Vinaya Pitaka (2): The Analysis of Nun’ Rules (Bhikkhuni-vibhanga)

by I. B. Horner | 2014 | 66,469 words | ISBN-13: 9781921842160

The English translation of the Bhikkhuni-vibhanga: the second part of the Suttavibhanga, which itself is the first book of the Pali Vinaya Pitaka, one of the three major ‘baskets’ of Therevada canonical literature. It is a acollection of rules for Buddhist nuns. The English translation of the Vinaya-pitaka (second part, bhikkhuni-vibhanga) contain...

Nuns’ Forfeiture (Nissaggiya) 1

Bi-NP.1.1.1 BD.3.213 These thirty rules, ladies, for offences of expiation involving forfeiture come up for recitation.

At that time the enlightened one, the lord, was staying at Sāvatthī in the Jeta Grove in Anāthapiṇḍika’s monastery. Now at that time[1] the group of six nuns made a hoard of many bowls. People, engaged in touring the dwelling-place and seeing (this hoard), looked down upon, criticised, spread it about, saying: “How can these nuns make a hoard of many bowls? Will these nuns do a trade in bowls or will they set up an earthenware shop?”

Nuns heard these people who … spread it about. Those who were modest nuns … spread it about, saying: “How can this group of six nuns make a hoard of bowls?” …

“Is it true, as is said, monks, that the group of six nuns made a hoard of bowls?”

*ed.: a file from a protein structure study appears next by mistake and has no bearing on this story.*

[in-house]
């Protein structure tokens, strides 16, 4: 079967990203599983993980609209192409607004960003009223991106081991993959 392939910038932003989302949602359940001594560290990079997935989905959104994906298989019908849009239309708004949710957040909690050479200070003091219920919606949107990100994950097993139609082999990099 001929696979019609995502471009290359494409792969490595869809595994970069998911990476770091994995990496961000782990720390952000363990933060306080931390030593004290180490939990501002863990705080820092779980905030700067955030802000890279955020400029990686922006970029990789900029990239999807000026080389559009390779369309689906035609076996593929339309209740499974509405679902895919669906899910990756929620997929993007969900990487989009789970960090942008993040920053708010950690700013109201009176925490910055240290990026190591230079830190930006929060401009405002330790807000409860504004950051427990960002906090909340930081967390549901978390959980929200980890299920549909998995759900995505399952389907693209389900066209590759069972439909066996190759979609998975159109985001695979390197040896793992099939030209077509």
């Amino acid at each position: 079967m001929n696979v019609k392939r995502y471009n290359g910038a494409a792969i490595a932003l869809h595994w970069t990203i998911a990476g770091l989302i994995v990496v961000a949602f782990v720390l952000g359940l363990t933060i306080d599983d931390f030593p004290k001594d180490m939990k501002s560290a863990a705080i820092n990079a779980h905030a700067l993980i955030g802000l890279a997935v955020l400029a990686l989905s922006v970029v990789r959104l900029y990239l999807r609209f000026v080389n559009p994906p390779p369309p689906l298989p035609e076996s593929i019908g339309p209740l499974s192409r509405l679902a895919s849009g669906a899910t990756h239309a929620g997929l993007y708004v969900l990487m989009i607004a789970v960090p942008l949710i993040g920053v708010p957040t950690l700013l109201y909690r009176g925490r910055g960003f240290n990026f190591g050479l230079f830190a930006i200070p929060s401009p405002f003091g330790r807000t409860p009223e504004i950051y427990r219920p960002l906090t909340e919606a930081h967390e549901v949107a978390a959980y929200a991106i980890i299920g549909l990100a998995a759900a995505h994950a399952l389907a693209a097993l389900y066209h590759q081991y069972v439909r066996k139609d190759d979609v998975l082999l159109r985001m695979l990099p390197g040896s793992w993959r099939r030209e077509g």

“It is true, lord.”

The enlightened one, the lord, rebuked them, saying: “How, monks, can the group of six nuns make a hoard of bowls? It is not, monks, for pleasing those who are not (yet) pleased … this rule of training:

Whatever nun should make a hoard of bowls, there is an offence of expiation involving forfeiture.”


Bi-NP.1.2.1 Whatever means: … nun is to be understood in this case.

Bowl[2] means: there are two (kinds of) bowls: an iron bowl, a clay bowl. There are three sizes for a bowl: a BD.3.214 large bowl, a medium-sized bowl, a small bowl. A large bowl means that it takes half an āḷhaka measure of boiled rice, or[3] a quarter of that quantity of uncooked rice or a suitable curry. A medium-sized bowl means that it, takes a nāḷika measure of boiled rice, a quarter of that quantity of uncooked rice, a suitable curry. Vin.4.244 A small bowl means that it takes a pattha measure of boiled rice, a quarter of that quantity of uncooked rice, a suitable curry. (A bowl) greater than that is not a bowl, (a bowl) smaller (than that) is not a bowl.

Should make a hoard means: what is not allotted, not assigned.[4]

It is to be forfeited means: it should be forfeited at sunrise. It should be forfeited to an Order or to a group or to one nun.[5] And thus, monks, should it be forfeited: That nun, having approached an Order, having arranged her upper robe over one shoulder, having honoured the feet of the senior nuns, having sat down on her haunches, having saluted with joined palms, should speak thus: ‘Ladies, this bowl is to be forfeited by me, a night having elapsed. I forfeit it to the Order.’ Having forfeited it, the offence should be confessed. The offence should be acknowledged by an experienced, competent nun; the bowl forfeited should be given back (with the words): ‘Ladies, let the Order listen to me. This bowl of the nun so and so which had to be forfeited is forfeited (by her) to the Order. If it seems right to the Order, let the Order give back this bowl to the nun so and so.’